• Recruitment of co-activators or co-repressors:
  • Regulation of chromatin structure:
  • Recruitment of RNA polymerase:
  • Termination:

Transcription factors and disease:

In humans, dozens of transcription factors, cofactors, and chromatin regulators work together to regulate the gene expression programs that generate and maintain particular cell states. Numerous diseases can be caused on by the improper regulation of these gene expression.

Mechanism of Action of Normal and Mutated Transcription Factors That Result in mutation and diseases.


Fig: Mechanism of Action of Normal and Mutated Transcription Factors That Result in mutation and diseases

The appropriate functioning of transcription factors is necessary for normal cellular functions because they are essential regulators of gene expression. Different diseases, such as cancer, metabolic disorders, neurological disorders, and autoimmune diseases, can be caused on by the dysregulation of transcription factors. In addition to post-translational modifications, protein-protein interactions, and DNA-binding interactions, transcription factors can either stimulate or inhibit the expression of genes. Understanding the function of transcription factors in disease can help identify prospective therapy targets as well as the pathophysiology of the illness. A number of medications that target transcription factors are presently undergoing clinical trials. Transcription factors have also been investigated as possible targets for therapeutic development.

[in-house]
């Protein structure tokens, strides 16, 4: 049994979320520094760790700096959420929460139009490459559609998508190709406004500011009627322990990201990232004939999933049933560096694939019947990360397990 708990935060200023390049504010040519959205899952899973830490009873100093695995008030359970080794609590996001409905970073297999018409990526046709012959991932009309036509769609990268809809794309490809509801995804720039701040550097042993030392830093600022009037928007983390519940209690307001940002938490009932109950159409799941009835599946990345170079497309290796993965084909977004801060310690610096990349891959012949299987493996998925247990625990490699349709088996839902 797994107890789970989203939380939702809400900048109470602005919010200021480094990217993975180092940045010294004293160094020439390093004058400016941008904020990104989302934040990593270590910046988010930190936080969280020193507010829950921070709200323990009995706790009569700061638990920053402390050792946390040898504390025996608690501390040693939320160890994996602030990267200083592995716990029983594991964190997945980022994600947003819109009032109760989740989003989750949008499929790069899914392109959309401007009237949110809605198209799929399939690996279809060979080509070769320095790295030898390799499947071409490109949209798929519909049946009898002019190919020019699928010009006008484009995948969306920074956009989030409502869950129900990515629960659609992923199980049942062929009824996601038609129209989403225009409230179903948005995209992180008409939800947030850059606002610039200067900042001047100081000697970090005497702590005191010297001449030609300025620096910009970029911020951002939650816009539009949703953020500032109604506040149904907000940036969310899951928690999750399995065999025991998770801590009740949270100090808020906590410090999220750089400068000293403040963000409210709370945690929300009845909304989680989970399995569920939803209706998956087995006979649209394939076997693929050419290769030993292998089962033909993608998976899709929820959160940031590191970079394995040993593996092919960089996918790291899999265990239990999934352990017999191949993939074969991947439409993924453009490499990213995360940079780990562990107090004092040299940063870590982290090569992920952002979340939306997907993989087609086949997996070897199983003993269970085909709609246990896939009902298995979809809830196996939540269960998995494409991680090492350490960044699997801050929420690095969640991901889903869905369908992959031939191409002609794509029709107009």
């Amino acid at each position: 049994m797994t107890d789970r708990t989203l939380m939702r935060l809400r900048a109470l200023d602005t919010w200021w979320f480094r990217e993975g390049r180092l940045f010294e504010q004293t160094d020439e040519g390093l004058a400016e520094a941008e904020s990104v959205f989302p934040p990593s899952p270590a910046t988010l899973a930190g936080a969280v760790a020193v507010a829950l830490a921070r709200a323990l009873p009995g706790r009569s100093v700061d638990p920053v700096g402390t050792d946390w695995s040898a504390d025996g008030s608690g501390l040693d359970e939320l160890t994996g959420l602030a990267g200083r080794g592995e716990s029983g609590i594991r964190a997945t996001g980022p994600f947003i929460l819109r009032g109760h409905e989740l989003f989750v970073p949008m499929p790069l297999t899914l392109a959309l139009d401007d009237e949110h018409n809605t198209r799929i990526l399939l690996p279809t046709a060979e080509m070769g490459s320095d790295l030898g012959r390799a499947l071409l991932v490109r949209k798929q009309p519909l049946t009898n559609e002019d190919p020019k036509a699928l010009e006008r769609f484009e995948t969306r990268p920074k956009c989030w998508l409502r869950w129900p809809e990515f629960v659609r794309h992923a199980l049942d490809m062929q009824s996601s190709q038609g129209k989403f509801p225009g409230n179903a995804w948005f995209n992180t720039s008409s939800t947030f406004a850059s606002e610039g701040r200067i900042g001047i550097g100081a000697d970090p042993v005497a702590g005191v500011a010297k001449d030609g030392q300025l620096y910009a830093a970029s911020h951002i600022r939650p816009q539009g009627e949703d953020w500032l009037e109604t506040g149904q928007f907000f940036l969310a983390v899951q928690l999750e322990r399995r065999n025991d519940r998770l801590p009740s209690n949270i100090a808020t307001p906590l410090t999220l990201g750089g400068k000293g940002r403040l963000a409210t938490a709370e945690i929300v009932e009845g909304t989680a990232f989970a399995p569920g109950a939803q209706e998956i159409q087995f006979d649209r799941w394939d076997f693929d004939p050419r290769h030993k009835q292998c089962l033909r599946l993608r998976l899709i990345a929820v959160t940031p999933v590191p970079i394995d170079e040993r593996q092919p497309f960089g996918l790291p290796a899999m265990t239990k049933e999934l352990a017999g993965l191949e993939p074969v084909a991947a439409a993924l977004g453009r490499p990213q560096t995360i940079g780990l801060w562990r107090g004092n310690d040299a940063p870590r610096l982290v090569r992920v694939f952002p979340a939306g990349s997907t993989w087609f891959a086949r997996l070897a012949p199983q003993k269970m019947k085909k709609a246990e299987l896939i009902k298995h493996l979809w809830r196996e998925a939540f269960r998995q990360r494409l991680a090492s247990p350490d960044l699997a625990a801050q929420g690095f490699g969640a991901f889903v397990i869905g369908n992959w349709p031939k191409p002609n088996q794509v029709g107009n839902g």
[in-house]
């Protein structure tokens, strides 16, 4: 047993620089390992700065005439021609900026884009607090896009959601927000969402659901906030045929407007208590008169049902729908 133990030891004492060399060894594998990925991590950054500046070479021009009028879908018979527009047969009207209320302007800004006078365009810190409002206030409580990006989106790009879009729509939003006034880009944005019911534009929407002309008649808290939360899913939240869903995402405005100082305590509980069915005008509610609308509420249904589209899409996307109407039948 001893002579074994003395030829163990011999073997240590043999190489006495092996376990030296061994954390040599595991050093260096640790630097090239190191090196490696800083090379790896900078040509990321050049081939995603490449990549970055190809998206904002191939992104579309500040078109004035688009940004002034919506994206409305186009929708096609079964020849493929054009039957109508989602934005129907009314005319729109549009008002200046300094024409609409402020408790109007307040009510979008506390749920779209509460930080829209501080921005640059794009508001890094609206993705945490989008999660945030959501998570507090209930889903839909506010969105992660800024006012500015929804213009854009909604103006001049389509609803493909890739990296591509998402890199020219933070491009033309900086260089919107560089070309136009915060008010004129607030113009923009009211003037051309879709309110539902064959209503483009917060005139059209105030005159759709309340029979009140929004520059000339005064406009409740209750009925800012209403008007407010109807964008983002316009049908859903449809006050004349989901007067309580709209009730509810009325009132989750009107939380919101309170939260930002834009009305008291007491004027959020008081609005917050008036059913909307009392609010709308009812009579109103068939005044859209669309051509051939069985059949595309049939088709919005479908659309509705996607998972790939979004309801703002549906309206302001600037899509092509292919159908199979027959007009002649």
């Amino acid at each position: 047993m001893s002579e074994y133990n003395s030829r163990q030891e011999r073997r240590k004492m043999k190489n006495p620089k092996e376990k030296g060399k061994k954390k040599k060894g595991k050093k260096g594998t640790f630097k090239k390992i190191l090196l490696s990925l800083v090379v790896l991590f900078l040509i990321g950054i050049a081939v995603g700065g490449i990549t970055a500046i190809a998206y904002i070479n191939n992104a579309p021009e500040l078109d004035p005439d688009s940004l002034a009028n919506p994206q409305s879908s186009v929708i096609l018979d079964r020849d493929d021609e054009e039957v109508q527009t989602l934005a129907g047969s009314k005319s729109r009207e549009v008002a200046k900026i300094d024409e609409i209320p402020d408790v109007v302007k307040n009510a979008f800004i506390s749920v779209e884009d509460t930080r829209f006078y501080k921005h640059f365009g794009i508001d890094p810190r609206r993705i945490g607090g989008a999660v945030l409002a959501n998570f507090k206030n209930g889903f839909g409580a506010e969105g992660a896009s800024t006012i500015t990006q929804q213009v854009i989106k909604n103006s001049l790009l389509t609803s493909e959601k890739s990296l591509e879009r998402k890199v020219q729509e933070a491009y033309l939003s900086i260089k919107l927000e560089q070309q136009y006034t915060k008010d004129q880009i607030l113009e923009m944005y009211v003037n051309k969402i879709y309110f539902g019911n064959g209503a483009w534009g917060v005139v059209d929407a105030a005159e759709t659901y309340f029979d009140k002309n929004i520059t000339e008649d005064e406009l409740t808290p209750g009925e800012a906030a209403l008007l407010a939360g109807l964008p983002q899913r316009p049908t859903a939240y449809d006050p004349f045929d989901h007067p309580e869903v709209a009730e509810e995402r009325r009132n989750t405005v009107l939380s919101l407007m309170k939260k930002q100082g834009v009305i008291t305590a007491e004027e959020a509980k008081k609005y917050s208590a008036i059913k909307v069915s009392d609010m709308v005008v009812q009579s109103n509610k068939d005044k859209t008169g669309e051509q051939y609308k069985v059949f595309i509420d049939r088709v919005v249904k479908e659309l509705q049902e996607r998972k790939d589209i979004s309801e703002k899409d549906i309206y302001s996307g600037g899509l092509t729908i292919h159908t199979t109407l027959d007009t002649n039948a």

Alteration of transcription factors:

The genes that encode transcription factors can become mutated, or they can undergo post-translational changes. These changes may have an impact on the transcription factor’s binding affinity, stability, localization, and activity, which may eventually result in modifications to gene expression. Changes in transcription factors have been connected to the emergence of a number of diseases, including cancer, diabetes, and neurological conditions. For these diseases to have targeted therapeutics, it is crucial to comprehend the mechanisms of transcription factor changes and how they affect gene expression.

Common transcription factors: